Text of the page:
Whole genome sequencing will ‘transform the research landscape for a wide range of diseases’
UK Biobank enters exciting new phase of genetics research
UK Biobank announces today (6 April) a major initiative to sequence the full genomes of 50,000 UK Biobank volunteer participants.
Funded by a £30M grant from the Medical Research Council (MRC), sequencing of the whole genome will be undertaken during 2018 and 2019 by the Wellcome Sanger Institute which is based in Cambridge.
UK Biobank and the MRC are taking advantage of the revolution in genetics analyses that makes large-scale sequencing possible at an ever-quickening pace. With the ultimate goal to sequence all 500,000 UK Biobank participants, the investment will help establish the world’s most detailed whole genome database – and further accelerate research into a wide range of diseases that cause disability and premature death in mid to later life.
UK Biobank’s participants are already contributing enormously to health research. The resource is built on health information that they have provided for research, and it is now being used with their consent by more than 6,500 approved scientists around the world. While it is still early days for UK Biobank, almost 400 peer review papers have so far been published, and the resource grows in value for research with every passing day.
Professor Sir Rory Collins, UK Biobank Principal Investigator, said sequenced data was a vital piece of the health jigsaw that scientists had hoped for, but never imagined would come so quickly.
“This development is transforming in many ways. It massively extends the sorts of questions that scientists can ask and the speed at which they will get results.
“I am extremely grateful to the MRC and Wellcome for having the long-term vision to fund this important resource and to our participants for having gone out of their way to join UK Biobank a decade or so ago. Their altruism is delivering new findings every day.”
Professor Sir Rory Collins UK Biobank Principal Investigator
“The UK Biobank partnership is the MRC’s largest single commitment to understanding the contribution of genetics, environment and lifestyle in maintaining good health and complements our numerous in-depth research with people affected by specific diseases. Across almost all areas of health – from bone and joint health to cancer, dementia and heart disease – this programme, supported by the Industrial Strategy Challenge Fund, will help us discover and develop more precise treatments, and in the longer term help us predict and prevent disease.”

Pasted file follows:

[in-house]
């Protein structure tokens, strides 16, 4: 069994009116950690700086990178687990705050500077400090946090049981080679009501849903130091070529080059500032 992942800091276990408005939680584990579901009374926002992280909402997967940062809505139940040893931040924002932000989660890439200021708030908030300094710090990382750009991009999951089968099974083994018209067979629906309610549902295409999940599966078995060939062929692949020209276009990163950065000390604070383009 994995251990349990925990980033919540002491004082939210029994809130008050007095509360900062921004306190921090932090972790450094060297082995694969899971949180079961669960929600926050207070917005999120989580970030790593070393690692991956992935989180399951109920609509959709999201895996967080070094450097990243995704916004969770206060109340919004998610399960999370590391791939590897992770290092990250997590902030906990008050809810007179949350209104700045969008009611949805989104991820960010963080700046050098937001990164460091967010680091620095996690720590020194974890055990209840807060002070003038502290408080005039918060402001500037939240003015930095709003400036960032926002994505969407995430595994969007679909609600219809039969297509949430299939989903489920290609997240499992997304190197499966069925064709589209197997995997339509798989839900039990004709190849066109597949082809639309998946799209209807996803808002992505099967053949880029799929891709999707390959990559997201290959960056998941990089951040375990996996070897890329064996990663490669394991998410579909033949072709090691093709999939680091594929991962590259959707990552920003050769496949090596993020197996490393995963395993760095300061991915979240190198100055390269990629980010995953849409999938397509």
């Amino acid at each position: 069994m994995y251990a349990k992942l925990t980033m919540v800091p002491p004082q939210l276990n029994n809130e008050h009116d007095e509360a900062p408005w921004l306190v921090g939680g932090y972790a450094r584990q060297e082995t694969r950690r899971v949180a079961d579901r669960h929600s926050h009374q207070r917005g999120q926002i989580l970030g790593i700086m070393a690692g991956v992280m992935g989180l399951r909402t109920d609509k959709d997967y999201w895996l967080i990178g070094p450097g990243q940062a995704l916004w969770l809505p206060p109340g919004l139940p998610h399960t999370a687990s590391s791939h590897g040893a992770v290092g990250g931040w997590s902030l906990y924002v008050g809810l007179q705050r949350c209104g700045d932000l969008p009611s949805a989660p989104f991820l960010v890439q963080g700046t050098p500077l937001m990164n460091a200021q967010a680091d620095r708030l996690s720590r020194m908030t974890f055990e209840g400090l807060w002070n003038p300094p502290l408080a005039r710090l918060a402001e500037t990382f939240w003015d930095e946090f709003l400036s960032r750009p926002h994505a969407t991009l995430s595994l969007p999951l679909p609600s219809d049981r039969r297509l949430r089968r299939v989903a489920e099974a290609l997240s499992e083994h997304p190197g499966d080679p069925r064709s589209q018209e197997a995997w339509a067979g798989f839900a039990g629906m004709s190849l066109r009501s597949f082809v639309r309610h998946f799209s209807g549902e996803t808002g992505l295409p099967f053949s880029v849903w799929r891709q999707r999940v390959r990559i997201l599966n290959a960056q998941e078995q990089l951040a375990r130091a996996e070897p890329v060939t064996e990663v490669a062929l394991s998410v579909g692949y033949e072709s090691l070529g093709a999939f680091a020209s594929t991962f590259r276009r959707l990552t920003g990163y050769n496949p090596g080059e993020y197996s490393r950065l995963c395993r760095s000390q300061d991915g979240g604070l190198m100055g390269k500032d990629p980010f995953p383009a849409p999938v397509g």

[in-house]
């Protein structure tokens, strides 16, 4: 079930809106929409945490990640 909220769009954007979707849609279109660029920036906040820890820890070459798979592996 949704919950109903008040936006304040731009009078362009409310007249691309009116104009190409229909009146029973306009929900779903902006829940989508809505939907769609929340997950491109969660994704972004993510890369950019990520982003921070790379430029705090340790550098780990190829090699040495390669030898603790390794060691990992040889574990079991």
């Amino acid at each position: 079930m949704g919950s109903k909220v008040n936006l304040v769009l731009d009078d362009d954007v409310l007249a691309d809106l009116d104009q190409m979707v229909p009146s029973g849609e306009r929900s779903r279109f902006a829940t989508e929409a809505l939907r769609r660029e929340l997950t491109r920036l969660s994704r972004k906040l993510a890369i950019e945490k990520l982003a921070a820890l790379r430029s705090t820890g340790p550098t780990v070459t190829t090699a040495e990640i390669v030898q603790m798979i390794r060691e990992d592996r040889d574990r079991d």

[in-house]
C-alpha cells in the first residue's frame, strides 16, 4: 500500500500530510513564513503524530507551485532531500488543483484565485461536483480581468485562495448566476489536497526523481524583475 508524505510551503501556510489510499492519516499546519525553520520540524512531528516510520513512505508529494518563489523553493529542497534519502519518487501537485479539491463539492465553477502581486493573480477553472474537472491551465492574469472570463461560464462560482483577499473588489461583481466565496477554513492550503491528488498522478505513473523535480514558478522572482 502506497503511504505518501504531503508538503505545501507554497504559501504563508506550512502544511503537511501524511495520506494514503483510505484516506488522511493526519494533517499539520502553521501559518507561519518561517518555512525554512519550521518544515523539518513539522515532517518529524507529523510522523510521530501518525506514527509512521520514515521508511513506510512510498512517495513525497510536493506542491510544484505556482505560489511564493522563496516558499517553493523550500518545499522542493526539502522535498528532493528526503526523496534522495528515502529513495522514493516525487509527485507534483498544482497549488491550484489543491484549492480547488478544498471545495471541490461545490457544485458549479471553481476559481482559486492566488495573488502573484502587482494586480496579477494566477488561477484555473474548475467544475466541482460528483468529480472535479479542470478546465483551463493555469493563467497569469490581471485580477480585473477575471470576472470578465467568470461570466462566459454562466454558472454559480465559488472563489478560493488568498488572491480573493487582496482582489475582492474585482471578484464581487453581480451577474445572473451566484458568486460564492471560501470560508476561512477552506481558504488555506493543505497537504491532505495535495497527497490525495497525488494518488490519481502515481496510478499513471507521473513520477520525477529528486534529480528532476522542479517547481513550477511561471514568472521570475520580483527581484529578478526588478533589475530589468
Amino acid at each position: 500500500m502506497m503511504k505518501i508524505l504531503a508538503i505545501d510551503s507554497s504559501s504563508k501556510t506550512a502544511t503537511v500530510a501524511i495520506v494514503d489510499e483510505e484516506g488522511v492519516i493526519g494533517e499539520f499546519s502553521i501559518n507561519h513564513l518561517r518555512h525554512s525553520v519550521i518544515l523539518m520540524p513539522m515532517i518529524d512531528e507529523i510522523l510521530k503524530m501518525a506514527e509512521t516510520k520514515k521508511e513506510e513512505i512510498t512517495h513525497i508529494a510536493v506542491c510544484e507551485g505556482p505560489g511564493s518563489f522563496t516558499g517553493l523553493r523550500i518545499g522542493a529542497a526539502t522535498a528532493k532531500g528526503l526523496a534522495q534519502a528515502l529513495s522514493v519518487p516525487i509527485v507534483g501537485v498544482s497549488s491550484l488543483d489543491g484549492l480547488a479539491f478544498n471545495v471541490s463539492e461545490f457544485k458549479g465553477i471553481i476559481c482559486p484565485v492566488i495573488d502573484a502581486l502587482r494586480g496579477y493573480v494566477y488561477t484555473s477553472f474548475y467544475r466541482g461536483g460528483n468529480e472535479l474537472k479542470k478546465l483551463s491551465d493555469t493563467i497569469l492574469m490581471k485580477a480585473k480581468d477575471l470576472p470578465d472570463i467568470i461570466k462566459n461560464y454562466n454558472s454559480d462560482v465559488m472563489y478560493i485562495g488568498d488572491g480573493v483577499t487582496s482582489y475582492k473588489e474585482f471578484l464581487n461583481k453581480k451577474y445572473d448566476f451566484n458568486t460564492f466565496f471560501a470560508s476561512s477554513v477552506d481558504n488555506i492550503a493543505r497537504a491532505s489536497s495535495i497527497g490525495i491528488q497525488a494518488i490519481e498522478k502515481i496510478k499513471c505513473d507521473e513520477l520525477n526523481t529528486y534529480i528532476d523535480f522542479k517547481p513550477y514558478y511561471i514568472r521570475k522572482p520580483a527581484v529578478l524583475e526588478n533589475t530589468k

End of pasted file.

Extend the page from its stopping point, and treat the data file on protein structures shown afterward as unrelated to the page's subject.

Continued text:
Dr Nathan Richardson Head of Molecular and Cellular Medicine at the Medical Research Council (MRC)
The Wellcome Sanger Institute is a world leader in genome research, and aims to deliver new insights into human and pathogen biology that change the course of biology and medicine.
“We are delighted to partner with UK Biobank by providing whole-genome sequences for 50,000 volunteer participants. In the past 25 years, the scale and scope of the Sanger Institute has grown exponentially, and as a result we have recently celebrated the milestone of sequencing and analysing five petabases (i.e., five thousand trillion base pairs of DNA sequence) of genomic data. Thanks to our world-leading sequencing teams and facilities, we have the ability to deliver large-scale projects such as this one, which is key to transforming research into disease.”
Professor Sir Mike Stratton Director of the Wellcome Sanger Institute
“The UK Life Sciences Strategy includes a plan to sequence at whole genome level all 500,000 individuals in UK Biobank. There is enormous global interest in this vanguard project. We hope in the coming months we will be able to consider thoroughly the range of options open for the main program, including the use of new technologies to enhance the dataset. This program should provide a new global standard for human genome sequencing and will greatly improve our ability to define and treat disease.”
Sir John Bell Regius Professor of Medicine, University of Oxford
Many researchers are already using anonymised genotyping data from UK Biobank. These data, which were released in 2017, only provide a partial picture of the genome but have, nevertheless, stimulated a lot of research activity using UK Biobank.
Since then, GSK in the UK and Regeneron in the US have funded the sequencing of the exomes of 50,000 participants. The first data will be made available to all registered UK Biobank researchers by the end of this year. Regeneron and a consortium of seven other companies are now funding exome sequencing of the other 450,000 participants. This work should be completed by the end of 2019, delivering further valuable information to a wide range of researchers very soon afterwards.
The exome constitutes the active genes and accounts for about 2 per cent of the human genome. It is key to producing proteins that build cells and control cell activity. Analysis of the exome may identify targets for new drugs to improve health. However, control of the active genes in the exome is influenced by other parts of each person’s genome. Sequencing the whole genome is more complex than exome sequencing or genotyping, as well as being more expensive. It is, however, key to understanding how protein production is regulated and likely, to provide important information about ways in which to prevent and treat disease.